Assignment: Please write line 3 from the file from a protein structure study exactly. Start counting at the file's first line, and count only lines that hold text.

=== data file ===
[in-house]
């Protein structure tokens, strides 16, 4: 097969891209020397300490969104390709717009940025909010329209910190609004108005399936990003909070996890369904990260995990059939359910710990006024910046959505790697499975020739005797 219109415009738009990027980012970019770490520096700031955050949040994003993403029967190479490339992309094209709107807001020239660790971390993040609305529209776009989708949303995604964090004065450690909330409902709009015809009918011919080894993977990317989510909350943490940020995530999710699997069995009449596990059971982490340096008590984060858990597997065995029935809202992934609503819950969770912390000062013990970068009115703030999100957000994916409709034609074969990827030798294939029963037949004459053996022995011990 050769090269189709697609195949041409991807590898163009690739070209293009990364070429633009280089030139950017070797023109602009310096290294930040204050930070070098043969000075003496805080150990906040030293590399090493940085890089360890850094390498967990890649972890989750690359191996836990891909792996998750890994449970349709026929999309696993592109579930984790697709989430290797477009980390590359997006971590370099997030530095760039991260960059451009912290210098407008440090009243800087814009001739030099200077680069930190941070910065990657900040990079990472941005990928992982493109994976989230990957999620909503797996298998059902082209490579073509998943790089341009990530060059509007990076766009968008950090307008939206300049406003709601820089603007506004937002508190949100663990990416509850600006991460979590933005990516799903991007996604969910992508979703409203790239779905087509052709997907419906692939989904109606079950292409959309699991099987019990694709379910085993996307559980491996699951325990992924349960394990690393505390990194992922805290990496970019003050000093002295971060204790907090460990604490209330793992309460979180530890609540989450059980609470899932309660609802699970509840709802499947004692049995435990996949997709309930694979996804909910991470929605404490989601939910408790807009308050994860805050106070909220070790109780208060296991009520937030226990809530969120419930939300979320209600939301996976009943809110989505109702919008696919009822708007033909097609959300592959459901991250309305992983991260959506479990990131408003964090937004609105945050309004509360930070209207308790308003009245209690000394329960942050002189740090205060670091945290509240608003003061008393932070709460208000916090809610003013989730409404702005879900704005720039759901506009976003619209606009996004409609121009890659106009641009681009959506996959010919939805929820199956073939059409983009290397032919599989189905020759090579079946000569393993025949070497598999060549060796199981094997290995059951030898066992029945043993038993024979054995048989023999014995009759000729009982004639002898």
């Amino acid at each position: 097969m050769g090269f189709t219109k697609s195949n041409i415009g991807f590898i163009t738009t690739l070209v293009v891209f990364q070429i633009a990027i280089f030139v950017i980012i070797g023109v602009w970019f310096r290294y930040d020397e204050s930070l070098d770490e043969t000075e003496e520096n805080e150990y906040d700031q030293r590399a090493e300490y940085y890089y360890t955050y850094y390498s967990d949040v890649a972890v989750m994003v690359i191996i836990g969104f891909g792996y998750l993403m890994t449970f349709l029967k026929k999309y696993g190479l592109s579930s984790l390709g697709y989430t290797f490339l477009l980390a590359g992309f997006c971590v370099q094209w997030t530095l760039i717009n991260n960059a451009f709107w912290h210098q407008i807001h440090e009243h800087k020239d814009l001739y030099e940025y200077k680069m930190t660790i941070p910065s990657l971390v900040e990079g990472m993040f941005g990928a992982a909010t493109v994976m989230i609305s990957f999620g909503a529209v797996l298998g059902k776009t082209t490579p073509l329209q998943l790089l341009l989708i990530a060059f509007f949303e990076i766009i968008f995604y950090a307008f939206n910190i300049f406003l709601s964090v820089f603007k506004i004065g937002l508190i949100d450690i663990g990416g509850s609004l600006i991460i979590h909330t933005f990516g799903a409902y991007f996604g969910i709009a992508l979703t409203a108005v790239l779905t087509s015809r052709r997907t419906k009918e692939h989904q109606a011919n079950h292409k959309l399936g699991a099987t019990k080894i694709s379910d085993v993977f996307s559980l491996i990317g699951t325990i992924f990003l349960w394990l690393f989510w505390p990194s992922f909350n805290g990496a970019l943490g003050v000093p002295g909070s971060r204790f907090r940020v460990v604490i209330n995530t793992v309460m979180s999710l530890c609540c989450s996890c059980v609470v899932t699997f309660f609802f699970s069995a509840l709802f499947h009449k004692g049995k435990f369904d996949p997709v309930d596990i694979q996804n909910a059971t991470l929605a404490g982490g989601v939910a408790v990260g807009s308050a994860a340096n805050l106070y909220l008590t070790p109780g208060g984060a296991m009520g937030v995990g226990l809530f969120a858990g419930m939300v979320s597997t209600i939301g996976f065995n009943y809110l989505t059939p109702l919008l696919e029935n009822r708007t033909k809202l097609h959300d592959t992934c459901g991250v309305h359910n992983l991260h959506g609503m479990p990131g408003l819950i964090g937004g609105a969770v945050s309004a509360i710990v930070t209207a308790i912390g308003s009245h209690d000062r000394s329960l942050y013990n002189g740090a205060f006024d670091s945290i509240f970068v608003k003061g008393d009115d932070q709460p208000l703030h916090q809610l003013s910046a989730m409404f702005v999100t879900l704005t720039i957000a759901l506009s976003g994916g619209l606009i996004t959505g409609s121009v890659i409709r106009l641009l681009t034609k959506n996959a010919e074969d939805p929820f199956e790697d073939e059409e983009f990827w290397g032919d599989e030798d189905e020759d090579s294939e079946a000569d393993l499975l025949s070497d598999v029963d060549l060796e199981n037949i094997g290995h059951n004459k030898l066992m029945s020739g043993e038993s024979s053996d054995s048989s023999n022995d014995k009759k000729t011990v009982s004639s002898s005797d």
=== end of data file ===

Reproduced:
């Amino acid at each position: 097969m050769g090269f189709t219109k697609s195949n041409i415009g991807f590898i163009t738009t690739l070209v293009v891209f990364q070429i633009a990027i280089f030139v950017i980012i070797g023109v602009w970019f310096r290294y930040d020397e204050s930070l070098d770490e043969t000075e003496e520096n805080e150990y906040d700031q030293r590399a090493e300490y940085y890089y360890t955050y850094y390498s967990d949040v890649a972890v989750m994003v690359i191996i836990g969104f891909g792996y998750l993403m890994t449970f349709l029967k026929k999309y696993g190479l592109s579930s984790l390709g697709y989430t290797f490339l477009l980390a590359g992309f997006c971590v370099q094209w997030t530095l760039i717009n991260n960059a451009f709107w912290h210098q407008i807001h440090e009243h800087k020239d814009l001739y030099e940025y200077k680069m930190t660790i941070p910065s990657l971390v900040e990079g990472m993040f941005g990928a992982a909010t493109v994976m989230i609305s990957f999620g909503a529209v797996l298998g059902k776009t082209t490579p073509l329209q998943l790089l341009l989708i990530a060059f509007f949303e990076i766009i968008f995604y950090a307008f939206n910190i300049f406003l709601s964090v820089f603007k506004i004065g937002l508190i949100d450690i663990g990416g509850s609004l600006i991460i979590h909330t933005f990516g799903a409902y991007f996604g969910i709009a992508l979703t409203a108005v790239l779905t087509s015809r052709r997907t419906k009918e692939h989904q109606a011919n079950h292409k959309l399936g699991a099987t019990k080894i694709s379910d085993v993977f996307s559980l491996i990317g699951t325990i992924f990003l349960w394990l690393f989510w505390p990194s992922f909350n805290g990496a970019l943490g003050v000093p002295g909070s971060r204790f907090r940020v460990v604490i209330n995530t793992v309460m979180s999710l530890c609540c989450s996890c059980v609470v899932t699997f309660f609802f699970s069995a509840l709802f499947h009449k004692g049995k435990f369904d996949p997709v309930d596990i694979q996804n909910a059971t991470l929605a404490g982490g989601v939910a408790v990260g807009s308050a994860a340096n805050l106070y909220l008590t070790p109780g208060g984060a296991m009520g937030v995990g226990l809530f969120a858990g419930m939300v979320s597997t209600i939301g996976f065995n009943y809110l989505t059939p109702l919008l696919e029935n009822r708007t033909k809202l097609h959300d592959t992934c459901g991250v309305h359910n992983l991260h959506g609503m479990p990131g408003l819950i964090g937004g609105a969770v945050s309004a509360i710990v930070t209207a308790i912390g308003s009245h209690d000062r000394s329960l942050y013990n002189g740090a205060f006024d670091s945290i509240f970068v608003k003061g008393d009115d932070q709460p208000l703030h916090q809610l003013s910046a989730m409404f702005v999100t879900l704005t720039i957000a759901l506009s976003g994916g619209l606009i996004t959505g409609s121009v890659i409709r106009l641009l681009t034609k959506n996959a010919e074969d939805p929820f199956e790697d073939e059409e983009f990827w290397g032919d599989e030798d189905e020759d090579s294939e079946a000569d393993l499975l025949s070497d598999v029963d060549l060796e199981n037949i094997g290995h059951n004459k030898l066992m029945s020739g043993e038993s024979s053996d054995s048989s023999n022995d014995k009759k000729t011990v009982s004639s002898s005797d």